Saturday, May 22, 2010

Sundew, Some Don’t

Growing alongside the pitcher plants were sundews. Here is one with its little fruit.


B first introduced me to sundews years ago in our wanderings in the woods of this area. They are about the size of a fifty-cent piece and could be missed in weedy areas.

Droseraceae is the family name and Drosera is the  genus for 180 species of sundew plants found around the world and on every continent except Antarctica. Droseros is a Greek word, meaning “dewy.”

The sticky gel makes these perennials  look like they have  dew on them all day long. It is also the sticky gel that attracts insects that are then stuck on it and die, either from exhaustion or when the gel clogs up their spiracles (breathing apparatus). Enzymes then dissolve the insect and the plant uses it for nutrients. Because carnivorous plants grow in poor soil, they have adapted alternative ways to meet their nutritional needs.

Two sundews are on Florida’s protected plant list:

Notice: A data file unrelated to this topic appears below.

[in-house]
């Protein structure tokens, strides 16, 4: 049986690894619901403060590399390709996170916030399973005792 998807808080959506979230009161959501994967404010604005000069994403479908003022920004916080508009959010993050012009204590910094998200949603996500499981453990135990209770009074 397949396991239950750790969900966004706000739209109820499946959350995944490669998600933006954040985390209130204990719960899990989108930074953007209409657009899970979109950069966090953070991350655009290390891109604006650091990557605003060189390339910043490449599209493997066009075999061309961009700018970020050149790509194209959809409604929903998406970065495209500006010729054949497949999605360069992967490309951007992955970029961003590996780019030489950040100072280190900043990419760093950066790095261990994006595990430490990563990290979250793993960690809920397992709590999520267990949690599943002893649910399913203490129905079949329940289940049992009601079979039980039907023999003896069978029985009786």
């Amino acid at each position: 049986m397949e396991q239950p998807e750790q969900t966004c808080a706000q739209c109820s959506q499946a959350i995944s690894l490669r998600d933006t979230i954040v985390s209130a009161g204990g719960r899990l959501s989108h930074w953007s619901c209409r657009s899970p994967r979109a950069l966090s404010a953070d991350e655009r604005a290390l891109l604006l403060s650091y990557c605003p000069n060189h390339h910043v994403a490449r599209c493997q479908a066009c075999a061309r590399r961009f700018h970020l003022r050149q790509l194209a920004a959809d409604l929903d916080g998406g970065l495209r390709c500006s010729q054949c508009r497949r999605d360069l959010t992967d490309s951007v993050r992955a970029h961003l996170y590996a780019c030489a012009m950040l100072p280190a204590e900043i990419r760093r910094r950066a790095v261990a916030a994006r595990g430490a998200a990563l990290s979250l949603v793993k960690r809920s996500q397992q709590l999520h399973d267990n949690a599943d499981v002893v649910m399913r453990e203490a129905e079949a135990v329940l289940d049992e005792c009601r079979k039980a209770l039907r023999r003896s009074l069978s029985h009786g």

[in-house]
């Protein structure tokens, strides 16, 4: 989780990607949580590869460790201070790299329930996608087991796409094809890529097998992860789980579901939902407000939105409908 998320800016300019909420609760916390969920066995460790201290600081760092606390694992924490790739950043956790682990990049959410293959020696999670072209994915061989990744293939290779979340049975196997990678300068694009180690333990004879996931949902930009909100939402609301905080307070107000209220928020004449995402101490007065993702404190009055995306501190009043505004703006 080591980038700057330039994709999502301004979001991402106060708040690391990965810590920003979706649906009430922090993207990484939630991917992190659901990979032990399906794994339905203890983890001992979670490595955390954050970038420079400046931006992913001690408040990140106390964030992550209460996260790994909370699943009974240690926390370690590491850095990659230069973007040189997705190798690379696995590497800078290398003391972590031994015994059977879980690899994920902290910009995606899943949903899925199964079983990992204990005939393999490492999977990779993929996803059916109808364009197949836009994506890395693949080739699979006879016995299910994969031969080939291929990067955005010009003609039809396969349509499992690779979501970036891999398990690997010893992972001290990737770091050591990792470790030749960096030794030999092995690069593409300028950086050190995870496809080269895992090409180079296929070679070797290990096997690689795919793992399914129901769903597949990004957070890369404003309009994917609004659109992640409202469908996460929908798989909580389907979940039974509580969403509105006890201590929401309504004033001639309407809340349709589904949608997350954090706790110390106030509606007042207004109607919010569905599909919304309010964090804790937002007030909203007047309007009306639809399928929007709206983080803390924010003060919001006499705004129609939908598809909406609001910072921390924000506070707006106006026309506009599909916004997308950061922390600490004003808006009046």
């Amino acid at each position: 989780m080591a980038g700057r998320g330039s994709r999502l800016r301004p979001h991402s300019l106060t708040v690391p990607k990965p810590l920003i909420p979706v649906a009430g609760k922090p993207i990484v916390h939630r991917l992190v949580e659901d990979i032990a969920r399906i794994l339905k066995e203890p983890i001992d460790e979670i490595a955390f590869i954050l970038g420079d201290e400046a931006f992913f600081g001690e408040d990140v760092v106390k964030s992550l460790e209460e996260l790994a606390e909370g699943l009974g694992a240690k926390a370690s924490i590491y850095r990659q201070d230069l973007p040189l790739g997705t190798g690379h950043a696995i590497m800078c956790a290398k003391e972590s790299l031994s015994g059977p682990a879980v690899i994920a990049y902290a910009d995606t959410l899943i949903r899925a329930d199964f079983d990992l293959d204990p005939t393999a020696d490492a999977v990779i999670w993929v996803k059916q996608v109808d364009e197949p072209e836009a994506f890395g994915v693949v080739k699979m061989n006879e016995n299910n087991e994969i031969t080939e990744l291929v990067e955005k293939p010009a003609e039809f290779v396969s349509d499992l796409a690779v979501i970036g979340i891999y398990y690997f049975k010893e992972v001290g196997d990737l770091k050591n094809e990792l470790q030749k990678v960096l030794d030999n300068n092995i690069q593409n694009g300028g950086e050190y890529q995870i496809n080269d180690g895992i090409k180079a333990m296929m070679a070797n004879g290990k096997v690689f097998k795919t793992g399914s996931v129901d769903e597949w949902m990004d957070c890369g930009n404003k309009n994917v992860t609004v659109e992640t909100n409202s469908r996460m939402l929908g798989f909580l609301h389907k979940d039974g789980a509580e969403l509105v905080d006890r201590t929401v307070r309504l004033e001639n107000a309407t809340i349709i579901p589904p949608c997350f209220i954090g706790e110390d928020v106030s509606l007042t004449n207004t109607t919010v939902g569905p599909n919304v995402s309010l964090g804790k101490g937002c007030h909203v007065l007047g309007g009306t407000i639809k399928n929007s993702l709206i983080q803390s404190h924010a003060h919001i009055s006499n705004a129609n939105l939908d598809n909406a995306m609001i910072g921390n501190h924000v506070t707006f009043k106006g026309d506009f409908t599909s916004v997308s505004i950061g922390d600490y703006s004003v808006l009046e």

(So, don’t ‘dew it!)

Drosera filiformis
threadleaf sundew (or dew thread) is listed as “endangered”.

Drosera intermedia 
spoonleaf sundew or water sundew is listed as “threatened”.

I am pretty sure that this is the dew thread:


These were about 8” tall. I took a picture because we had no idea what they were.

It is possible that the red sundew above is the water sundew, but we are not sure.

Parts of these plants were being used for treating coughs as early as the 12th century. Today, sundews are grown commercially for use in 100’s of different medications, most of which are being used to treat breathing problems.

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